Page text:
I know the movie's been given attention before on the Blue because any movie attempting to flesh Tesla, and using Bowie to do it, is supercool. Its release was alongside The Illusionist and served me to example a working theory that studios frequently spy on another, or producers "share", with a notion that competing films can generate greater returns-- Hollywood figures if you'll see one movie on X, you, or your friends, will see another. Not much of a theory really. But I had noticed a few "twin" releases concurrently in preproduction and production rather than serial, or simply capitalizing on the other's success. Anyway, both movies had fans for many different reasons I recall. The Illusionist, with its attention to some historical illusions was often reported as more authentic and I hated that interpretation.
posted by lazycomputerkids at 2:56 PM on October 18, 2015


Bordwell's (cautious) defense of Nolan is here.
posted by shakespeherian at 3:10 PM on October 18, 2015 [3 favorites]


I'm bewildered that The Prestige and The Illusionist inspire admiration. Personally, the notion that an artist of the stage, granted the power of Tesla's technology to perform true miracles, would instead murder nightly for the applause of an audience (as The Prestige obliges us to accept) is a nonsensical non-starter.

The Illusionist posits a 19th century magician who creates illusions (ghostly three-dimensional figures walking up and down the aisles of a packed theater) which would constitute a multibillion dollar technology if possible today. In order, we are to believe, to ruin a man not even guilty of the crime originally suspected, and after the magician has already escaped with his inamorata.
posted by 0rison at 5:33 PM on October 18, 2015


Personally, the notion that an artist of the stage, granted the power of Tesla's technology to perform true miracles, would instead murder nightly for the applause of an audience (as The Prestige obliges us to accept) is a nonsensical non-starter.

Personally, I found the conceit delightfully over-the-top and fittingly gothic and horrible. I mean, I can’t say that I’ve bothered to watch the movie more than the once, but it was a fine turn-off-your-brain entertainment. De gustibus, etc.
posted by Going To Maine at 6:30 PM on October 18, 2015


The idea that Tesla invented a teleportation/cloning machine that somehow violates Newton's laws (where does all that mass come from?) doesn't bother you but the way it's used does?
posted by octothorpe at 7:50 PM on October 18, 2015 [2 favorites]


...that somehow violates Newton's laws...

A contemporary was busy doing just that. Tesla: Is there any greater touchstone for our age? He made Brin cry as a boy while Musk staves off global disaster in his name. His earliest fruits stolen, the most ambitious application stalled, and his laboratories seized upon his death. I can compare George Washington Carver: Hey! I made leather from a pumpkin. Not so fast, nerd!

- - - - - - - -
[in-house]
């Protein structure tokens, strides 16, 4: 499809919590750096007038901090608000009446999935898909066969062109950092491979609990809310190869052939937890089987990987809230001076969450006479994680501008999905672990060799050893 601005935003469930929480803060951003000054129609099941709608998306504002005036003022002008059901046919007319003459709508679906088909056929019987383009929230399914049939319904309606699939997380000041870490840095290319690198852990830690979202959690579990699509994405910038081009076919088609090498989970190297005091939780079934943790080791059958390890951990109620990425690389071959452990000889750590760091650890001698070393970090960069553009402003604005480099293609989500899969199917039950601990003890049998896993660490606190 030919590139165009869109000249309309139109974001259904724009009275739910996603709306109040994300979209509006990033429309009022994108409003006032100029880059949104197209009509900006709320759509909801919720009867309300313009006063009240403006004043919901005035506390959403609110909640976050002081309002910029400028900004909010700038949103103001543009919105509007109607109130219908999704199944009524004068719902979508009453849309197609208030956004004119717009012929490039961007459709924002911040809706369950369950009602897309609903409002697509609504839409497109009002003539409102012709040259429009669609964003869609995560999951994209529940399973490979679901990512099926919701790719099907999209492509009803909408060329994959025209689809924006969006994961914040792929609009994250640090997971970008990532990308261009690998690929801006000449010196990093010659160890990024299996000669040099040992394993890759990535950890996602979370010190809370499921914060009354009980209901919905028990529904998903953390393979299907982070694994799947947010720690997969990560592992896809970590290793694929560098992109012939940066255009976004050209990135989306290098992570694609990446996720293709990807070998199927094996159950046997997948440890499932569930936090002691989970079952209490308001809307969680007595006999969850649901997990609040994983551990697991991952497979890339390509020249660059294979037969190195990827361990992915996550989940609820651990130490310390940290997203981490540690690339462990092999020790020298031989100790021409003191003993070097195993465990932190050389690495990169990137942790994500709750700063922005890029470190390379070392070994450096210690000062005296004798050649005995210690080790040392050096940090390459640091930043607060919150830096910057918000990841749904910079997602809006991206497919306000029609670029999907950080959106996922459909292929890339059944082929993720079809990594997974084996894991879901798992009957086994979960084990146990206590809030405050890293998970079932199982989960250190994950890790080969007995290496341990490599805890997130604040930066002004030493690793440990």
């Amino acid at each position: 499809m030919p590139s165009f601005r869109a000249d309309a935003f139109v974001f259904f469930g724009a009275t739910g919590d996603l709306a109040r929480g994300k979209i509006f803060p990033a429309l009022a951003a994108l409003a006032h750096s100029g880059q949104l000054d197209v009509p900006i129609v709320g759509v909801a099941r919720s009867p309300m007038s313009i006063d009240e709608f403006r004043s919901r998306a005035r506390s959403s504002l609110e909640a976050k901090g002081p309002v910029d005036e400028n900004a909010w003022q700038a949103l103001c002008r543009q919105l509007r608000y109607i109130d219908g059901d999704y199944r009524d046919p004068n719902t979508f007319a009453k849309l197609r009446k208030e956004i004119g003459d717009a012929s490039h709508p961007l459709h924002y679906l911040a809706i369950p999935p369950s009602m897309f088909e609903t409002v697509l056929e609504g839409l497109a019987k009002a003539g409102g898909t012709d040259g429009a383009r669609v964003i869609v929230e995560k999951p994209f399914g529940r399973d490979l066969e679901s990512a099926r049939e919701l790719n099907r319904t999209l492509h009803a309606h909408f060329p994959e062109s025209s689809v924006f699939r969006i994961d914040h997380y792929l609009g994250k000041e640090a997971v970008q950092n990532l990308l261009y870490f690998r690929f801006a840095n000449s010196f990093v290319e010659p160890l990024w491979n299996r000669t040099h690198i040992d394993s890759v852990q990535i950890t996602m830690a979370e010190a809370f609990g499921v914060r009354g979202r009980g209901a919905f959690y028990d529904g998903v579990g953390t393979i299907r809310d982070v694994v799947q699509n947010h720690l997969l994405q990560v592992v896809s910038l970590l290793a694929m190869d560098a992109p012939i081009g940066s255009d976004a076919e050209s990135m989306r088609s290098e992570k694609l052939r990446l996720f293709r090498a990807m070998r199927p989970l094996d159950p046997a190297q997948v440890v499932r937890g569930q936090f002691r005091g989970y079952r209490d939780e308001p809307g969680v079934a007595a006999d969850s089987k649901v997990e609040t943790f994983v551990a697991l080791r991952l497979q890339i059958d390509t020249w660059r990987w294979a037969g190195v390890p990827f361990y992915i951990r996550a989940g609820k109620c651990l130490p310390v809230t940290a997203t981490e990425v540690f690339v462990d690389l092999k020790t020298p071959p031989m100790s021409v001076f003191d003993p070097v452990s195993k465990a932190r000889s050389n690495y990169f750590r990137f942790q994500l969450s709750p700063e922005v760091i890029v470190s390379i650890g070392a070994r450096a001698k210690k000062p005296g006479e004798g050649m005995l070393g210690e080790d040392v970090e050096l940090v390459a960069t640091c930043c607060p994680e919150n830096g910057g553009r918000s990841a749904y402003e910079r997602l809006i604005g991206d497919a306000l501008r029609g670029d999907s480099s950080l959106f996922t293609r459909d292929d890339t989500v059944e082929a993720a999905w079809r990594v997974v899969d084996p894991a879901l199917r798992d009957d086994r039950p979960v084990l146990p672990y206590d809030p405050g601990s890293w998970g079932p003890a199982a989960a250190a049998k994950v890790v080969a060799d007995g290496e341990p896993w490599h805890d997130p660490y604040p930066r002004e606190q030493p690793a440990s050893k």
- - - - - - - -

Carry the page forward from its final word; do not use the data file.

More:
posted by lazycomputerkids at 8:55 PM on October 18, 2015


I'm bewildered that The Prestige and The Illusionist inspire admiration. Personally, the notion that an artist of the stage, granted the power of Tesla's technology to perform true miracles, would instead murder nightly for the applause of an audience (as The Prestige obliges us to accept) is a nonsensical non-starter.

I mean, you're not wrong that Angier's vision is incredibly limited, but does a plot problem really ruin a terrifically staged film for you? I agree with Going to Maine that it is the grandiose nature of this that makes it work, the sheer insanity that Angier has succumbed to to defeat his rival, and all along the answer he was searching for was in plain sight.
posted by Cannon Fodder at 12:47 AM on October 19, 2015 [2 favorites]


Personally, the notion that an artist of the stage, granted the power of Tesla's technology to perform true miracles, would instead murder nightly for the applause of an audience (as The Prestige obliges us to accept) is a nonsensical non-starter.

One of the points that the movie makes again and again is that miracles are terrifying and incomprehensible (movie Tesla says that our grasp exceeds our nerve), and that only something that's been properly domesticated (like an illusion) is useful. Considering that Robert is obsessed with showmanship, it's not hard to see how he would subvert a miracle to turn it into just an excellent presentation. It's not the competency (or moral dimensions) that are important to Robert but the effect on the audience.
posted by Lord Chancellor at 6:30 AM on October 19, 2015


I loved that bit of the movie, because of course it's mad, and of course that's how teletransportation actually works. (This is an old philosophical puzzle from when Star Trek first aired, made famous by Derek Parfit in Reasons and Persons: dematerialization and teletransportation just is suicide+cloning.)